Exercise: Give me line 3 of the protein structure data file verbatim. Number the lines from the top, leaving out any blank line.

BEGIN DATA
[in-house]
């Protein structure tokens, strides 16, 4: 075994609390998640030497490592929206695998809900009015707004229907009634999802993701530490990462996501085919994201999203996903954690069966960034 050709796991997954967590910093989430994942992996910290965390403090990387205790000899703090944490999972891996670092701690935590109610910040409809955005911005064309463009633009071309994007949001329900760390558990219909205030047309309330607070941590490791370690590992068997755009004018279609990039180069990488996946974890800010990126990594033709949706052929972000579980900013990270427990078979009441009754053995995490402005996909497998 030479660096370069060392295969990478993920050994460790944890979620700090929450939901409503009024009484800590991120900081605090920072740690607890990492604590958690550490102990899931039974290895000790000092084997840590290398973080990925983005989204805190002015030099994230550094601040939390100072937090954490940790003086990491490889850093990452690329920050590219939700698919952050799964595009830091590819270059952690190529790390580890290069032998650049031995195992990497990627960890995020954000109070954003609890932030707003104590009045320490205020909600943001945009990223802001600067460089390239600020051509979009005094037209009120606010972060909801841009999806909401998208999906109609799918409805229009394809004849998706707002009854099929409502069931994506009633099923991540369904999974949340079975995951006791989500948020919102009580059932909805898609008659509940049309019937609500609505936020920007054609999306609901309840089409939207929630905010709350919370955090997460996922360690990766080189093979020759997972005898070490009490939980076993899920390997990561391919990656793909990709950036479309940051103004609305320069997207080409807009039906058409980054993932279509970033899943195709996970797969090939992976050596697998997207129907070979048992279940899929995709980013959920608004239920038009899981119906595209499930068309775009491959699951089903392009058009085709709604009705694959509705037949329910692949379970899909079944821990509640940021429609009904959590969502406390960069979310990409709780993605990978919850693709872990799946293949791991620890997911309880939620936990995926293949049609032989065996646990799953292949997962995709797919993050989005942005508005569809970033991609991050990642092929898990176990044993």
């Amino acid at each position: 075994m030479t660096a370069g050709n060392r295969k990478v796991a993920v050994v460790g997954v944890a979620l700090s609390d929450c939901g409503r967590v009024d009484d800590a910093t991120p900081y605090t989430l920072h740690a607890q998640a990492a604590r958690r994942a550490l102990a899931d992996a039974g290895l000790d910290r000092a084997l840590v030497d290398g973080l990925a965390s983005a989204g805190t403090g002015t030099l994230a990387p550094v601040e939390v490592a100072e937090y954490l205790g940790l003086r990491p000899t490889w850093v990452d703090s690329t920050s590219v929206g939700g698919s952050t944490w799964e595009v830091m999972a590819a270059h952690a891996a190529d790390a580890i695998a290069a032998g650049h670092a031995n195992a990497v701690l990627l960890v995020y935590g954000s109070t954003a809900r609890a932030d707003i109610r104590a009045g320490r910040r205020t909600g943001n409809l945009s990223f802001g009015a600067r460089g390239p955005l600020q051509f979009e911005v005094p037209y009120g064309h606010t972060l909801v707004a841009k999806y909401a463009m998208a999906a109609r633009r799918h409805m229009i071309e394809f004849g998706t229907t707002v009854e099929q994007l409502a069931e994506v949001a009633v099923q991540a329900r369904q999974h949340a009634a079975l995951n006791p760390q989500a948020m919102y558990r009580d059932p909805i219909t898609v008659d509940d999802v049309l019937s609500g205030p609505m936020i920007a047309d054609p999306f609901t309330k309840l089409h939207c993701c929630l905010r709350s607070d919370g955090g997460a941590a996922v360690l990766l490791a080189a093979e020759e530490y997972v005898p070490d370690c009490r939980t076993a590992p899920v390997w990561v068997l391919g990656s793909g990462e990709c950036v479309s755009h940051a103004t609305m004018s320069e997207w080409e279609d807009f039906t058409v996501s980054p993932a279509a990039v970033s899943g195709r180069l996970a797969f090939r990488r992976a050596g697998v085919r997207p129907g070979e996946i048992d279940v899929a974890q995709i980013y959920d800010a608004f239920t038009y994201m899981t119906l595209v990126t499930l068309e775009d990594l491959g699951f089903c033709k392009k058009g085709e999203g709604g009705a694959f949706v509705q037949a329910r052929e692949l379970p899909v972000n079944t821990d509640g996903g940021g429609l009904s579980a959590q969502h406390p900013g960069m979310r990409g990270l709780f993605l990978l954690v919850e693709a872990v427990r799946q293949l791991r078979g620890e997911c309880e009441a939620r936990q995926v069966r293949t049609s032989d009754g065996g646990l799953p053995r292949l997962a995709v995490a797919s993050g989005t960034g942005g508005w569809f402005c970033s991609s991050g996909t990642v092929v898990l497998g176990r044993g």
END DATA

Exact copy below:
């Amino acid at each position: 075994m030479t660096a370069g050709n060392r295969k990478v796991a993920v050994v460790g997954v944890a979620l700090s609390d929450c939901g409503r967590v009024d009484d800590a910093t991120p900081y605090t989430l920072h740690a607890q998640a990492a604590r958690r994942a550490l102990a899931d992996a039974g290895l000790d910290r000092a084997l840590v030497d290398g973080l990925a965390s983005a989204g805190t403090g002015t030099l994230a990387p550094v601040e939390v490592a100072e937090y954490l205790g940790l003086r990491p000899t490889w850093v990452d703090s690329t920050s590219v929206g939700g698919s952050t944490w799964e595009v830091m999972a590819a270059h952690a891996a190529d790390a580890i695998a290069a032998g650049h670092a031995n195992a990497v701690l990627l960890v995020y935590g954000s109070t954003a809900r609890a932030d707003i109610r104590a009045g320490r910040r205020t909600g943001n409809l945009s990223f802001g009015a600067r460089g390239p955005l600020q051509f979009e911005v005094p037209y009120g064309h606010t972060l909801v707004a841009k999806y909401a463009m998208a999906a109609r633009r799918h409805m229009i071309e394809f004849g998706t229907t707002v009854e099929q994007l409502a069931e994506v949001a009633v099923q991540a329900r369904q999974h949340a009634a079975l995951n006791p760390q989500a948020m919102y558990r009580d059932p909805i219909t898609v008659d509940d999802v049309l019937s609500g205030p609505m936020i920007a047309d054609p999306f609901t309330k309840l089409h939207c993701c929630l905010r709350s607070d919370g955090g997460a941590a996922v360690l990766l490791a080189a093979e020759e530490y997972v005898p070490d370690c009490r939980t076993a590992p899920v390997w990561v068997l391919g990656s793909g990462e990709c950036v479309s755009h940051a103004t609305m004018s320069e997207w080409e279609d807009f039906t058409v996501s980054p993932a279509a990039v970033s899943g195709r180069l996970a797969f090939r990488r992976a050596g697998v085919r997207p129907g070979e996946i048992d279940v899929a974890q995709i980013y959920d800010a608004f239920t038009y994201m899981t119906l595209v990126t499930l068309e775009d990594l491959g699951f089903c033709k392009k058009g085709e999203g709604g009705a694959f949706v509705q037949a329910r052929e692949l379970p899909v972000n079944t821990d509640g996903g940021g429609l009904s579980a959590q969502h406390p900013g960069m979310r990409g990270l709780f993605l990978l954690v919850e693709a872990v427990r799946q293949l791991r078979g620890e997911c309880e009441a939620r936990q995926v069966r293949t049609s032989d009754g065996g646990l799953p053995r292949l997962a995709v995490a797919s993050g989005t960034g942005g508005w569809f402005c970033s991609s991050g996909t990642v092929v898990l497998g176990r044993g």